One of the most powerful ways to make a track sound bigger and more impactful is by doubling it. The quintessential example of this is the doubled rhythm guitar part, which can really fatten the sound of your mix, and help make the stereo image feel nice and wide throughout the song. But it’s not just rhythm guitar. Doubling is also used to great effect on vocals, both lead and backing, and section parts like horns and strings, and, really any part you want to thicken.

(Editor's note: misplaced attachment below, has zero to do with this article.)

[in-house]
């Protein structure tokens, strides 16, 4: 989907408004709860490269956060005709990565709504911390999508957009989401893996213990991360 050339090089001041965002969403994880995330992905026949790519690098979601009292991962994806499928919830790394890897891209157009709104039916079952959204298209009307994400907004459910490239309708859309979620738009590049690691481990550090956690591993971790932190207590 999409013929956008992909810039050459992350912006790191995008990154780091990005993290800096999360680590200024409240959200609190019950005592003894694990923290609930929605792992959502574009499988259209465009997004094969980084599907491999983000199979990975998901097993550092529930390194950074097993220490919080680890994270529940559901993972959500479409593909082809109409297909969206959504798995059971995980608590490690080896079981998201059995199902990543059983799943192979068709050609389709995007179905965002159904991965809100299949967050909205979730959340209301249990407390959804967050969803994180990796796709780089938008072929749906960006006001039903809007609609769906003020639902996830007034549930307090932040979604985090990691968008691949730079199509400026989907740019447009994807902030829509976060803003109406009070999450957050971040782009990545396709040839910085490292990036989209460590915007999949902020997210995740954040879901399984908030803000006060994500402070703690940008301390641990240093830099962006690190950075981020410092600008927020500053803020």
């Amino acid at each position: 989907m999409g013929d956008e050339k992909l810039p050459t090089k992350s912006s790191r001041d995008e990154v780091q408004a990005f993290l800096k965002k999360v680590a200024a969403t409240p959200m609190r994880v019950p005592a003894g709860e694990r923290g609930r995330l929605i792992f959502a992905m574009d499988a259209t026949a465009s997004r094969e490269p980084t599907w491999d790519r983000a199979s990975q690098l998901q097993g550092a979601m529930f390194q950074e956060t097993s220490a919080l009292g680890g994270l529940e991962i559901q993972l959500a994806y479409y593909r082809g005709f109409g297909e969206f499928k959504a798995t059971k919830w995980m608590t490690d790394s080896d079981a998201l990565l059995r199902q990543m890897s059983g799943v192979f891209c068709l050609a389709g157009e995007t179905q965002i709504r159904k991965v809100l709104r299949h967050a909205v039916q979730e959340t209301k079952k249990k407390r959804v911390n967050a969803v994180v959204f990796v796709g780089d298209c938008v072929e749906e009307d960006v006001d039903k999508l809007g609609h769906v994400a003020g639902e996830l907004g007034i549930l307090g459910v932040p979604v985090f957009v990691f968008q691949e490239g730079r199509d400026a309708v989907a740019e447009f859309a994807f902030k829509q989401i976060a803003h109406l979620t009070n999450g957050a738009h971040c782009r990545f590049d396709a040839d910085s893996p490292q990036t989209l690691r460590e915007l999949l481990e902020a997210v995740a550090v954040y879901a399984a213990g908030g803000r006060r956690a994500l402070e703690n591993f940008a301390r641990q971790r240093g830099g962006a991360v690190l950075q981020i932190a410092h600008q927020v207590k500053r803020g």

A useful way of creating big guitar chords is to play chords without the third note. So for example a C chord consists of the notes C-E-G. Play the C and the G notes and you can add distortion and still double the chords for a smooth sound.
Good point. What you're describing is what's commonly referred to as a "power chord." When recording rock rhythm parts, power chords, are most commonly used. Since they have no major 3rd, they provide a harder-edged sound.